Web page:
Six outs to go. What could possibly...
Dillon Maples. Man, I really want this guy to succeed, he has a plus fastball and plus slider, but still doesn’t quite know how to command either one. He got two quick outs in the eighth, and then started getting pounded. Hard. A double, then a walk. A single by Logan Morrison made it 11-6. Willians Astudillo, and yes that name is spelled correctly, playing in just his second big-league game, tripled in two runs and it’s 11-8.
Twins catcher Mitch Garver was next. Garver, coming into this game, had two career home runs in 190 at-bats.
This was so 70s. Guys like this always hit home runs in games like this. Of course he homered off Maples, and now it’s 11-10. Right around this time a fairly heavy rainshower hit Wrigley Field, though it passed in about 10 minutes.
Brandon Morrow, who had been loosening up with the three-run lead in anticipation of a save opportunity in the ninth, was instead inserted into a game in the eighth inning for the first time this year. With such a big lead early, Joe wasn’t taking any chances. Morrow retired Cave on a fly to center to end the eighth.
In the bottom of the inning, Baez hit a ball down the left-field line for a single, except you know Javy — he tried to hustle it into a double. And did, and it was confirmed on review [VIDEO].
I just love watching Baez’ instincts at work. Seemingly tagged out easily, he lifts up his left arm and touches second base with his right, avoiding being tagged until after he’s safely into second. This brought out more “Javy! Javy! Javy!” chants at the ballpark. And you know, this has occurred to me recently: The Cubs have two big stars who are the faces of the franchise, Anthony Rizzo and Kris Bryant, and all Cubs fans respect both of them and their achievements. But Cubs fans love Javy Baez. I’d like to see Baez given a longterm deal at the end of this season, or maybe before if they can work it out.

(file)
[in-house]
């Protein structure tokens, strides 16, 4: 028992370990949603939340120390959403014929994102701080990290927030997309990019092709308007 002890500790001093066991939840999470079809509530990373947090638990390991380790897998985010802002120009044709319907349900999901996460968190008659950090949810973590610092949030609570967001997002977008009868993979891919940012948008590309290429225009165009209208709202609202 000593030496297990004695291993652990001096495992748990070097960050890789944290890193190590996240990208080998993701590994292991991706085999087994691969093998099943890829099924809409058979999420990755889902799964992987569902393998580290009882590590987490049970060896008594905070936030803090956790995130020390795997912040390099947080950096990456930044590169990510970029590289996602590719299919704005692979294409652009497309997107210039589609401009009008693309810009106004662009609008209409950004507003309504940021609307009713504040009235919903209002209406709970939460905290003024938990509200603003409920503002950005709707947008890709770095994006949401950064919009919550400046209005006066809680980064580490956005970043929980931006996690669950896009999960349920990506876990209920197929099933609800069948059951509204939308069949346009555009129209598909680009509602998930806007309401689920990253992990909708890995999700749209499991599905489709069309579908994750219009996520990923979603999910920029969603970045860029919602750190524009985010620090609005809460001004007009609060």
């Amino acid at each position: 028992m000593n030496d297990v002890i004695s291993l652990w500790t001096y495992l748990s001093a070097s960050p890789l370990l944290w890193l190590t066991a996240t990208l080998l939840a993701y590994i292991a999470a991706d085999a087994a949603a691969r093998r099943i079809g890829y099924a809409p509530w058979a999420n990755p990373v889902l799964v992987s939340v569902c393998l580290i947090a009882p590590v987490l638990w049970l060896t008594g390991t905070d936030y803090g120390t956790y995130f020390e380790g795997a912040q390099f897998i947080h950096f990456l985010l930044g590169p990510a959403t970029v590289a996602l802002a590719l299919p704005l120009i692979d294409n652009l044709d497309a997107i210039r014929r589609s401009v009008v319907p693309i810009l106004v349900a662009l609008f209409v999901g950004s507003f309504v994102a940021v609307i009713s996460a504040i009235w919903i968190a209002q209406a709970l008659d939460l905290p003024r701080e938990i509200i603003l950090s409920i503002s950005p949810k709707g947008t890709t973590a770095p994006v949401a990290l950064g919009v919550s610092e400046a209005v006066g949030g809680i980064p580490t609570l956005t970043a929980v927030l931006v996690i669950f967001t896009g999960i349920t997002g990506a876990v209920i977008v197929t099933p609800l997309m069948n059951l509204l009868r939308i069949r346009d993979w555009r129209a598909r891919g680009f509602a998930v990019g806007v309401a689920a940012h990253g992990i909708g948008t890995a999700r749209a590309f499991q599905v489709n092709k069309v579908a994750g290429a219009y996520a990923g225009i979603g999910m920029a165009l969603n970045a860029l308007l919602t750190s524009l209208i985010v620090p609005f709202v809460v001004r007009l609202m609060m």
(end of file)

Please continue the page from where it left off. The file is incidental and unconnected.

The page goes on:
Anyway, Baez wound up on third with two out after a wild pitch, bringing Morrow to the plate. Now this provided a chance for some real crazy stuff, because Morrow came into the game 0-for-23 lifetime as a hitter with 14 strikeouts, and hadn’t batted at all in three years.
Alas, and probably predictably, Morrow struck out.
So on we went to the ninth, and after recording the first two outs relatively easily, Morrow allowed a single to Eddie Rosario, then wild-pitched him to second.
Yikes. Storms are bearing down on the North Side of Chicago. Get this game over!
And Morrow did, getting Escobar to ground to Rizzo, who threw to Morrow covering to end the game, and the series, with a sweep.
The Cubs outscored the Twins 35-25 in sweeping this series, and here are some more fun facts after the Cubs won their fourth in a row:
#Cubs: 10+ runs in all 3 games of a 3-game series for first time since September 11-13, 1998 vs Brewers. Sammy Sosa hit home runs #59-62 during this series.— Christopher Kamka (@ckamka) July 1, 2018
And, better than all that, the Cubs’ two closest division rivals lost Sunday, so the Cubs now trail the Brewers by just half a game in the N.L. Central (and are even in the loss column), and are now five full games ahead of the Cardinals.
After three very long, hot, sultry, high-scoring wins this weekend, the Cubs will surely enjoy their off day Monday before the Detroit Tigers come to town for a two-game set beginning Tuesday afternoon. Kyle Hendricks will start for the Cubs and Michael Fulmer goes for the Tigers. Game time Tuesday is 1:20 p.m. CT and TV coverage will be via NBC Sports Chicago.